Arthritis is a medical term for over 100 types of joint pain and inflammation. It is characterized by stiffness, soreness, redness, deformity, or swelling where two bones meet.
If you have arthritis, you are likely experiencing one or more of the following symptoms:
- Joint pain or soreness, especially after activity
- Joint swelling
- Joint deformity
- Unusual warmth in the joints
- Redness in the joint
- Joint stiffness and decreased ability to bend a joint
The most common form of arthritis is osteoarthritis, which may include audible clicking and crackling when you bend your joint. Some types of arthritis may cause additional symptoms, including fever, fatigue, muscle aches, eye pain, and skin redness.
There are many causes of arthritis. Some of the most common include:
- Autoimmune disease. For example, rheumatoid arthritis develops as a result of your immune system mistakenly attacking healthy joint tissues.
- Wear and tear. Osteoarthritis occurs as a result of repetitive motion overuse or aging-related degeneration of the cartilage that lubricates your joints and prevents the bones from rubbing against each other.
- Gout. A condition that causes a painful buildup of uric acid crystals in your joints.
- Infection. Examples are Lyme disease and sepsis.
Arthritis is an umbrella term for rheumatic (inflammatory) conditions that affect the joints. Some of the most common types of arthritis are osteoarthritis, rheumatoid arthritis, lupus, and gout:
- Osteoarthritis. Osteoarthritis refers to arthritis caused by wear and tear of bone and cartilage, which is smooth tissue that cushions the ends of bones. A joint injury also can lead to osteoarthritis years after the trauma.
- Rheumatoid arthritis (RA) and lupus. With these forms of arthritis, your immune system mistakes healthy tissue as harmful and attacks it, causing inflammation. Environmental factors and genetics play a role in these types of arthritis, but the exact cause is not known.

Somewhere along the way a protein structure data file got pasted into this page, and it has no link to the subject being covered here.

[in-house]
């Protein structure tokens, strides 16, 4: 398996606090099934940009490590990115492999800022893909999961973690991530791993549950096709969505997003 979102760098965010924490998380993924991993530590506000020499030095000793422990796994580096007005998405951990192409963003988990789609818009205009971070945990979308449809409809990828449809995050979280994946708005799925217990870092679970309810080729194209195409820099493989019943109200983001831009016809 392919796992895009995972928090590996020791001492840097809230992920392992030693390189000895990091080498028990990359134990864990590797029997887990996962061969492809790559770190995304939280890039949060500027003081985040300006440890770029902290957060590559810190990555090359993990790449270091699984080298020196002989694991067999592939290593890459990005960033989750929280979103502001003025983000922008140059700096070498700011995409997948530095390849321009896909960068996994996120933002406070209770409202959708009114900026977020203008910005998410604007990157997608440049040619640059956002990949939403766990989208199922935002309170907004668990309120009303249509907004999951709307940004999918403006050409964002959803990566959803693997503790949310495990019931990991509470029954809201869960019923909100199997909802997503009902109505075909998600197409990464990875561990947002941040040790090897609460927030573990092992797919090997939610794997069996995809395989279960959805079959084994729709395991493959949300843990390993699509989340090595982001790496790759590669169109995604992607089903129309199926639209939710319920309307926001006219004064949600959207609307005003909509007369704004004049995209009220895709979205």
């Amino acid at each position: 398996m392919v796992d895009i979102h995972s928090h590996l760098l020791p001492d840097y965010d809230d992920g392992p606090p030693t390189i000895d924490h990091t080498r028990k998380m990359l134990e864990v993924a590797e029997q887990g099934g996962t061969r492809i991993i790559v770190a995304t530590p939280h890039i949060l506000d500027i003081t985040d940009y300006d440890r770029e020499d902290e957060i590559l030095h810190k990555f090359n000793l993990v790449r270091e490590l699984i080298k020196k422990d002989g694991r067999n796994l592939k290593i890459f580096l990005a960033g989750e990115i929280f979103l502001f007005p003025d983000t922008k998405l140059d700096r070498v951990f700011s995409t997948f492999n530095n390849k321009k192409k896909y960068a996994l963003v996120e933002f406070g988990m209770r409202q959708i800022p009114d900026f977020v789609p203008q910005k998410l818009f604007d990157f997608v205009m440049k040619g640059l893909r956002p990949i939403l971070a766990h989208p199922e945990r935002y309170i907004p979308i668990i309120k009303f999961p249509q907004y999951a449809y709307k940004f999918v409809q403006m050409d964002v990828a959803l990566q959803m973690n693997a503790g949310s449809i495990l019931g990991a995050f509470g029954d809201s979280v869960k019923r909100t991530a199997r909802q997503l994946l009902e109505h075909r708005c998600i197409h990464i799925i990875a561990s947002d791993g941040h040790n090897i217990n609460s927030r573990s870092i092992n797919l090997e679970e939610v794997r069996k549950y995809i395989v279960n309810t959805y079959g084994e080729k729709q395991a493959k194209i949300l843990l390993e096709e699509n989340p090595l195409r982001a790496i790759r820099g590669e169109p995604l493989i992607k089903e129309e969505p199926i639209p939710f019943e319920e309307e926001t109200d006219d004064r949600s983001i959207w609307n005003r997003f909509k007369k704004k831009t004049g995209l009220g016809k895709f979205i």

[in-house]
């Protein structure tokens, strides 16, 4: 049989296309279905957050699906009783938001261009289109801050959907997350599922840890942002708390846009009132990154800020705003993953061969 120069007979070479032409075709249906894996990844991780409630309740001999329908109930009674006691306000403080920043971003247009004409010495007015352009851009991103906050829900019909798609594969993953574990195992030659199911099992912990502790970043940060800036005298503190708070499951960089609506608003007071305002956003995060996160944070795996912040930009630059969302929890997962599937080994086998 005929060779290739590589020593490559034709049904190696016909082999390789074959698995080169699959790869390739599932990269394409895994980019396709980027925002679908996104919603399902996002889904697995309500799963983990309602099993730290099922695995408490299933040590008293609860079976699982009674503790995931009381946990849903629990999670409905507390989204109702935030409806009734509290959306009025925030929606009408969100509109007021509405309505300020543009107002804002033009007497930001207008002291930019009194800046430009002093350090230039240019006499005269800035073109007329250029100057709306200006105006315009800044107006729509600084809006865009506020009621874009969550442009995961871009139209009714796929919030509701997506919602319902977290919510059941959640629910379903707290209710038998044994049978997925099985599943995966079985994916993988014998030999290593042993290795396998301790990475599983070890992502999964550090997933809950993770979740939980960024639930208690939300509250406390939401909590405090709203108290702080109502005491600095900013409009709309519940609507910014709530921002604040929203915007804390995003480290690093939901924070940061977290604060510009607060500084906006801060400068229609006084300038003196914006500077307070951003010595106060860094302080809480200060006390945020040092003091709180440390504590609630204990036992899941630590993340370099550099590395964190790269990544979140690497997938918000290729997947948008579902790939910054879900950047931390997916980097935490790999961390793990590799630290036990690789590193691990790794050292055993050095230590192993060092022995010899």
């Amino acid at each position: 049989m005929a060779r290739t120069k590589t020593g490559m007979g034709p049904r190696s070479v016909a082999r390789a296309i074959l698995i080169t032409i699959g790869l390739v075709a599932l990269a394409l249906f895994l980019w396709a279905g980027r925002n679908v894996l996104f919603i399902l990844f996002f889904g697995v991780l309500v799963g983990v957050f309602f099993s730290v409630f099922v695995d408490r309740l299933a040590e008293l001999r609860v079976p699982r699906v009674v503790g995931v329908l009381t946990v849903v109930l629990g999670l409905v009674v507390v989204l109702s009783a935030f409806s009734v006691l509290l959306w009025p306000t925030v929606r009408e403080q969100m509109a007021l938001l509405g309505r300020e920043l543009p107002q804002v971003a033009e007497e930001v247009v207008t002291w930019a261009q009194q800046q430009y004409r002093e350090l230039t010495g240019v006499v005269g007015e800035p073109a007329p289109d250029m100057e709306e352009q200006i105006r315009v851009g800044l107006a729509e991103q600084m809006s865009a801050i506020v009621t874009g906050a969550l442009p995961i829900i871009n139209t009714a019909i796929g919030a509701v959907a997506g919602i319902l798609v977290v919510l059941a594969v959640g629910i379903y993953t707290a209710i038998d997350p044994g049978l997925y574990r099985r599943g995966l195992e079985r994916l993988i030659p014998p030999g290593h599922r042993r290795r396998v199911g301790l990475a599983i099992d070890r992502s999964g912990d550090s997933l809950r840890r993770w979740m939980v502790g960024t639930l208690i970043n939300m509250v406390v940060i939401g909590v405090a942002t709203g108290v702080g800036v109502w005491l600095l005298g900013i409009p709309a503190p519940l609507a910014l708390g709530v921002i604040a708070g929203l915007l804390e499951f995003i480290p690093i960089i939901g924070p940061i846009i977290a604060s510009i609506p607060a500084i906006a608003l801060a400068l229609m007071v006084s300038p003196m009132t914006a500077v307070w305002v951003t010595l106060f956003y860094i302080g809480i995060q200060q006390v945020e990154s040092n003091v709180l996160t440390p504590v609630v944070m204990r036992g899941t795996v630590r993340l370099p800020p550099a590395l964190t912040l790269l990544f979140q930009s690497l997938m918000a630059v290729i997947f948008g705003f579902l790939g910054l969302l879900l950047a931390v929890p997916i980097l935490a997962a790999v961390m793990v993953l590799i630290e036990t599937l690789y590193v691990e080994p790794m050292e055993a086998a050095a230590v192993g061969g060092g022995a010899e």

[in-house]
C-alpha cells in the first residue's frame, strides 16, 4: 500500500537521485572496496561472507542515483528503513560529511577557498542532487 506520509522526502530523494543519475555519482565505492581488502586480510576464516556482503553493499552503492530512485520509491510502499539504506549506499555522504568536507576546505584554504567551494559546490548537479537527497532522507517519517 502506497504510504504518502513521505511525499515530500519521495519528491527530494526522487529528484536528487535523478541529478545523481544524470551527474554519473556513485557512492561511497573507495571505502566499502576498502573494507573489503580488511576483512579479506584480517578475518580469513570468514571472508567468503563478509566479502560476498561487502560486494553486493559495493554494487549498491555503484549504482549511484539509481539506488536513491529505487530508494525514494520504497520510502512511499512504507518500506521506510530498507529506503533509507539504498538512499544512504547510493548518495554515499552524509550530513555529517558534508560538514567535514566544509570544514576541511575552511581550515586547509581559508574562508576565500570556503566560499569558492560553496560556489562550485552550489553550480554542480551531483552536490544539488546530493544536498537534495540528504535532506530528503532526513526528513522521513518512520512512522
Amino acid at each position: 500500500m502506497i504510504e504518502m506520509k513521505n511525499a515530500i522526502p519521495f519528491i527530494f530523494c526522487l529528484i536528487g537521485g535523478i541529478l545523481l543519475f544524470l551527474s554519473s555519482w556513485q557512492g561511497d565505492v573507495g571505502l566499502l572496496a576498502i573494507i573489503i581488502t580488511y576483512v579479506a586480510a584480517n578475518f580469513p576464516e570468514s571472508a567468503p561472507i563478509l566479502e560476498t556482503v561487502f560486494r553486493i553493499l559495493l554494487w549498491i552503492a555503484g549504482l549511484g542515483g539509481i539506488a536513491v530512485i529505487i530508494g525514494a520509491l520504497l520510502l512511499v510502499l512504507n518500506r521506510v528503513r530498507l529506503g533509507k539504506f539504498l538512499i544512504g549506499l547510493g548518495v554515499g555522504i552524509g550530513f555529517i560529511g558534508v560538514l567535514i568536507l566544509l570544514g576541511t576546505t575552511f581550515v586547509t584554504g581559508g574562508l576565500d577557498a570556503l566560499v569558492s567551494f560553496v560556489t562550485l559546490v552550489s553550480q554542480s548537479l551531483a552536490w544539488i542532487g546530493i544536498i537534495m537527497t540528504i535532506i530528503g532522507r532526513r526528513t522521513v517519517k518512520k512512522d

- Gout. Another common form of arthritis is gout. This is caused by a buildup of uric acid crystals in your joints and is most common in men older than 40. In addition to age and gender, other risk factors for gout include consuming certain food and drinks, diuretic medicines, joint injury, sudden weight loss, and dehydration.
Risk factors for arthritis depend on the type, but may include:
- Genetics. Family history often predicts an increased risk of RA and osteoarthritis.
- Age. Many types of arthritis become more likely with age.
- History of joint injuries. Trauma involving your joints makes future osteoarthritis more likely.
- Gender. Men are at higher risk of gout, while women are more likely to develop rheumatoid arthritis.
- Weight and lifestyle. Being overweight and smoking can increase risks for many types of arthritis.
While many types of arthritis cannot be prevented, there are steps you can take to manage your risk. They include:
- Not smoking, or quitting smoking if you already smoke (smoking is associated with up to 2.4 times higher risk of RA).
- Maintaining a healthy weight through diet and exercise, as recommended by your doctor.
- Protecting your joints from injury and using protective gear when engaging in high-risk sports.
- Following proper ergonomics (work station setup) while working, to avoid overuse injuries.
- Eating a diet high in omega-3 fatty acids (a group of healthy fats found in fish).
- Limiting your exposure to pollutants such as pesticides and herbicides, asbestos, and silica. If you cannot avoid exposure, make sure to take necessary safety precautions and wear proper protective gear.
- Seeking treatment quickly if you notice signs of arthritis, which will minimize potential joint damage.
The information contained in this article is meant for educational purposes only and should not replace advice from your healthcare provider.